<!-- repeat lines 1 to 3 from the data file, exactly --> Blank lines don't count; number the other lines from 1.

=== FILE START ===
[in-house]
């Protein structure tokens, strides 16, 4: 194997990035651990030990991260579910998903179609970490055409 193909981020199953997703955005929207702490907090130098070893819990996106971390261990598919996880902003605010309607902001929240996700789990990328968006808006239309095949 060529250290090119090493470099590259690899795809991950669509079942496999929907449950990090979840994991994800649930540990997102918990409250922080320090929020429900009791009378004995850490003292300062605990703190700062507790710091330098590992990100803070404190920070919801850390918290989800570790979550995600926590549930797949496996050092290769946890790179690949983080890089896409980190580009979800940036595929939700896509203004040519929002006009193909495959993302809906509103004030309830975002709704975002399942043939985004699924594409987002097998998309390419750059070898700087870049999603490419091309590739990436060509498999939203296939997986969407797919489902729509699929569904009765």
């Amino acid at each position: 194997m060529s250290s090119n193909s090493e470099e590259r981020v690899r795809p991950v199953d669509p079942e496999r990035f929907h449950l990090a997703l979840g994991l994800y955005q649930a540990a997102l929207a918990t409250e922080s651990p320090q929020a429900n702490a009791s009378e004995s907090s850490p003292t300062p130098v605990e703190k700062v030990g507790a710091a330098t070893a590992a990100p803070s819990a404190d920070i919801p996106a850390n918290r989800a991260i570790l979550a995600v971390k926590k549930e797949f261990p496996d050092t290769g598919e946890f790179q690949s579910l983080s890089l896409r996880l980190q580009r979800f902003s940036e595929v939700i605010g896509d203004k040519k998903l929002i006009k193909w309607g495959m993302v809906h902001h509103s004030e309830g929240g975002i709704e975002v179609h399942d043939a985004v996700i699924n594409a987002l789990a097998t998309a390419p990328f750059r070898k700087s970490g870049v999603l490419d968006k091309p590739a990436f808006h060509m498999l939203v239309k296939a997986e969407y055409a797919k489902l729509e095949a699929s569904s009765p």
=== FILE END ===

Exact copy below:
[in-house]
């Protein structure tokens, strides 16, 4: 194997990035651990030990991260579910998903179609970490055409 193909981020199953997703955005929207702490907090130098070893819990996106971390261990598919996880902003605010309607902001929240996700789990990328968006808006239309095949 060529250290090119090493470099590259690899795809991950669509079942496999929907449950990090979840994991994800649930540990997102918990409250922080320090929020429900009791009378004995850490003292300062605990703190700062507790710091330098590992990100803070404190920070919801850390918290989800570790979550995600926590549930797949496996050092290769946890790179690949983080890089896409980190580009979800940036595929939700896509203004040519929002006009193909495959993302809906509103004030309830975002709704975002399942043939985004699924594409987002097998998309390419750059070898700087870049999603490419091309590739990436060509498999939203296939997986969407797919489902729509699929569904009765």
């Amino acid at each position: 194997m060529s250290s090119n193909s090493e470099e590259r981020v690899r795809p991950v199953d669509p079942e496999r990035f929907h449950l990090a997703l979840g994991l994800y955005q649930a540990a997102l929207a918990t409250e922080s651990p320090q929020a429900n702490a009791s009378e004995s907090s850490p003292t300062p130098v605990e703190k700062v030990g507790a710091a330098t070893a590992a990100p803070s819990a404190d920070i919801p996106a850390n918290r989800a991260i570790l979550a995600v971390k926590k549930e797949f261990p496996d050092t290769g598919e946890f790179q690949s579910l983080s890089l896409r996880l980190q580009r979800f902003s940036e595929v939700i605010g896509d203004k040519k998903l929002i006009k193909w309607g495959m993302v809906h902001h509103s004030e309830g929240g975002i709704e975002v179609h399942d043939a985004v996700i699924n594409a987002l789990a097998t998309a390419p990328f750059r070898k700087s970490g870049v999603l490419d968006k091309p590739a990436f808006h060509m498999l939203v239309k296939a997986e969407y055409a797919k489902l729509e095949a699929s569904s009765p």